There were several types of Wehrmacht chest eagles and several types of buttonholes.
Different buttonholes and eagles spawned by attempts to decorate / simplify / disguise the uniform.
These types of patches now differ in the years of their creation, for example, M36 or M40, but in Germany during the war there was no such terminology.
Moreover, there was no hard rules that bind a particular type of patches to a specific model of field jackets.
Naturally, in the black form of the tankers, the eagles were on a black background, and on the feldgrau - on the green, but nothing more.
The manufacturing techniques of the patches differed depending on the circulation.
Senior officers wore hand-embroidered badges (field officers — often stamped out of metal), and rank and file and non-commissioned officers received massive patches.
The Wehrmacht usually wore woven patches (the so-called BeVo style among Germans: a method invented by the French engineer Joseph Marie Jacquard in 1804).
The SS used both BeVo and embroidery (which is coarser and more relief than Bevo, on a piece of thick fabric).
In the Luftwaffe, with rare exceptions, all the patches were embroidered.
In the Wehrmacht and the Luftwaffe there was a certain set of designs that were transferred to various manufacturers for manufacturing.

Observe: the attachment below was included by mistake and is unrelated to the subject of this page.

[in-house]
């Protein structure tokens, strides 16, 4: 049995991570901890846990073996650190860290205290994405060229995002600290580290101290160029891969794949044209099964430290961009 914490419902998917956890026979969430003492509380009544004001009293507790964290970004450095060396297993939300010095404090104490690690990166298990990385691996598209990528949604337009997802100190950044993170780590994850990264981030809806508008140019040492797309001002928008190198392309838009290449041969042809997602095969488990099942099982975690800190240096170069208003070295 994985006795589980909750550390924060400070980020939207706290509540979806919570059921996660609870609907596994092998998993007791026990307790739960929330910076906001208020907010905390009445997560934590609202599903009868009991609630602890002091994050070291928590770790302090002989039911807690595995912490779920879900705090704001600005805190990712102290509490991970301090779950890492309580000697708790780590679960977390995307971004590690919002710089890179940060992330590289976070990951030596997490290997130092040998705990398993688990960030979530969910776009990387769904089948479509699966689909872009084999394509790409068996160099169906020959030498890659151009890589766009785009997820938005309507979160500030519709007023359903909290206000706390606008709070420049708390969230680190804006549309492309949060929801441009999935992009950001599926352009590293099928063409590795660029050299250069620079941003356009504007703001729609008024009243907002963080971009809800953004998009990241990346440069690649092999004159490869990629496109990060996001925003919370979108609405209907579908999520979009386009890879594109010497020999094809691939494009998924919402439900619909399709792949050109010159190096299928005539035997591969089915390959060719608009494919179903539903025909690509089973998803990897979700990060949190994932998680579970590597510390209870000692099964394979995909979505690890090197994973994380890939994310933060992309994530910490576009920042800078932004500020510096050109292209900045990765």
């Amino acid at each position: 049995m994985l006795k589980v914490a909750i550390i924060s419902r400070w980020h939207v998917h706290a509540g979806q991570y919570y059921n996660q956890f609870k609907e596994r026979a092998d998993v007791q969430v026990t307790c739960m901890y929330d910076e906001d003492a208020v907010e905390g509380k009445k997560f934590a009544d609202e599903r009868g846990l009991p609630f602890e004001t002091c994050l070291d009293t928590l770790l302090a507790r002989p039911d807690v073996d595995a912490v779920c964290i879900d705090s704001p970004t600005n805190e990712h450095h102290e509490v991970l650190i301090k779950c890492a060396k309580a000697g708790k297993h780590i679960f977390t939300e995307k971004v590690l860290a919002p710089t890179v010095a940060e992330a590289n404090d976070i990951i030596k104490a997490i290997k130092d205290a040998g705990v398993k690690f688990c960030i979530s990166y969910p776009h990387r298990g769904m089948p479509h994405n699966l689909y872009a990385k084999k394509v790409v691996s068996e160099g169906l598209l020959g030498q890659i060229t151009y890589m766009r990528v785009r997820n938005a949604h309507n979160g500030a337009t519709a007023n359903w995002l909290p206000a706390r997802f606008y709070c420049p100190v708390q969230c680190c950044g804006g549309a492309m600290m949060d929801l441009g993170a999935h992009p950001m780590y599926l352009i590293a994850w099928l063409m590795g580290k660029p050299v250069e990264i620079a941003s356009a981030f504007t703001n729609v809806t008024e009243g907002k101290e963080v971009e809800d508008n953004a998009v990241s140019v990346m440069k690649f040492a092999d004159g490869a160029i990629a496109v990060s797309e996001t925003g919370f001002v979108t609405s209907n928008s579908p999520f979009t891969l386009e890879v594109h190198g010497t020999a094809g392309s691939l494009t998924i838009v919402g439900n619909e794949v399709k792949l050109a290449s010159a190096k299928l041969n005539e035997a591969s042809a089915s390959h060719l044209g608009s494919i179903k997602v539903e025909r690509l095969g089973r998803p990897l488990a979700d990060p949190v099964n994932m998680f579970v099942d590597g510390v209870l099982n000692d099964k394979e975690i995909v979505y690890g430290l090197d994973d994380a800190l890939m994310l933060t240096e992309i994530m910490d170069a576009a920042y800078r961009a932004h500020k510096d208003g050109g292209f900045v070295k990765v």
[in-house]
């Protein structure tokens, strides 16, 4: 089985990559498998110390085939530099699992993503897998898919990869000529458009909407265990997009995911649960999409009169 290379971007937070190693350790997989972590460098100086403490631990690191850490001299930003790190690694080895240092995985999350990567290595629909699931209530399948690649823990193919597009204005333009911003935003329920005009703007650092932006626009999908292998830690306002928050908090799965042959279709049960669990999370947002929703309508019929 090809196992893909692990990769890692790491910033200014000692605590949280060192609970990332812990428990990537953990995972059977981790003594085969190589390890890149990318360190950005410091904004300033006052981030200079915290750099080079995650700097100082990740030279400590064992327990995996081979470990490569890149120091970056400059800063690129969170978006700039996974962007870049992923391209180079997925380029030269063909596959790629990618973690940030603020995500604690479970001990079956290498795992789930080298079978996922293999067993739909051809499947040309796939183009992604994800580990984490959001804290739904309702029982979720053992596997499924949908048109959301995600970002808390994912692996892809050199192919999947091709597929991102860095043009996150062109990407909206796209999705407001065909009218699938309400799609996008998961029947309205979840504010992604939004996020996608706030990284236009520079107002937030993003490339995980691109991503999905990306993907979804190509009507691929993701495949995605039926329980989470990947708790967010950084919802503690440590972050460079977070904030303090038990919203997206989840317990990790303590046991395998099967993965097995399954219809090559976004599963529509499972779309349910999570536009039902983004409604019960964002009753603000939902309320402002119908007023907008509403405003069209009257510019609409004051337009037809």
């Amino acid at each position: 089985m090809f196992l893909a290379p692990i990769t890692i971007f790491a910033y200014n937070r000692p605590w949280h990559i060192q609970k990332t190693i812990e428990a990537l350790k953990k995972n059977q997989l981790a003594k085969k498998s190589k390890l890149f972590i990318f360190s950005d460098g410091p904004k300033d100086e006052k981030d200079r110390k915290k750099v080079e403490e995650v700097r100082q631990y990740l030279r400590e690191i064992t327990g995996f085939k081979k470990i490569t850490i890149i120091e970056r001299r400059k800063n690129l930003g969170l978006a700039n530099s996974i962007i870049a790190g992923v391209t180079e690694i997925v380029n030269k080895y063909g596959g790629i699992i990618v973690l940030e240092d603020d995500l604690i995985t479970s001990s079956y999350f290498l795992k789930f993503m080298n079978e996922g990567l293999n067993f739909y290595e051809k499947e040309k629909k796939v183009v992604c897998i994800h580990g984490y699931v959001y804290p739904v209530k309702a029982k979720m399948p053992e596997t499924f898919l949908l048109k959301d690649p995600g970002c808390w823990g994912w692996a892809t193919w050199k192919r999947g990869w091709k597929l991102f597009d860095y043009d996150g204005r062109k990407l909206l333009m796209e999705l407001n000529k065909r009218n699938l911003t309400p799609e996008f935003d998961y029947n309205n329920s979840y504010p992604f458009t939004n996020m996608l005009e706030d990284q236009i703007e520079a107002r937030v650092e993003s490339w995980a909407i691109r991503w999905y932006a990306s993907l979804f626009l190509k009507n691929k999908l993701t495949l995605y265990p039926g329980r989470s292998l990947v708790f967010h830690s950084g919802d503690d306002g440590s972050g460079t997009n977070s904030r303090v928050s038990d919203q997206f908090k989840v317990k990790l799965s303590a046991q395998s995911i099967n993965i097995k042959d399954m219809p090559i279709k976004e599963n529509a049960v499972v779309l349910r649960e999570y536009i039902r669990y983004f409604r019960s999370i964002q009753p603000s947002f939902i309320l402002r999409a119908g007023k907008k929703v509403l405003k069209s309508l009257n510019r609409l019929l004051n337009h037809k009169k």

Therefore, the design of many of the Wehrmacht patches is the same, whether it is the beginning or the end of the War.
Only manufacturers of modern copies do not always carefully approach their work and have produced a mass of unseen samples...
In the SS there were more designs, since this organization was not military, but political, and the quality of the patches was simpler.
For example, the camouflage cap of the SS troops from December 1, 1942 on the orders of the Reichsführer SS carried the symbolism - the eagle and the skull. The patches were sewn right away in the process of making the cap, for the autumn cap — red, for the spring cap — green. It was a matter of the second half of the war, little was taken care of beauty (the caps themselves were already made of scraps of material from blouses and cape tents), the pathces were stuck on a typewriter with coarse squares (see photo), had an ugly design and disgusting quality. Soon the order was canceled, and the rest of the caps went to the troops without patches. And the SS soldiers sewed an eagle and / or a skull or fixed a metal skull on a cap at will.
Another thing is that every reconstruction wants to get the "most beautiful" patch!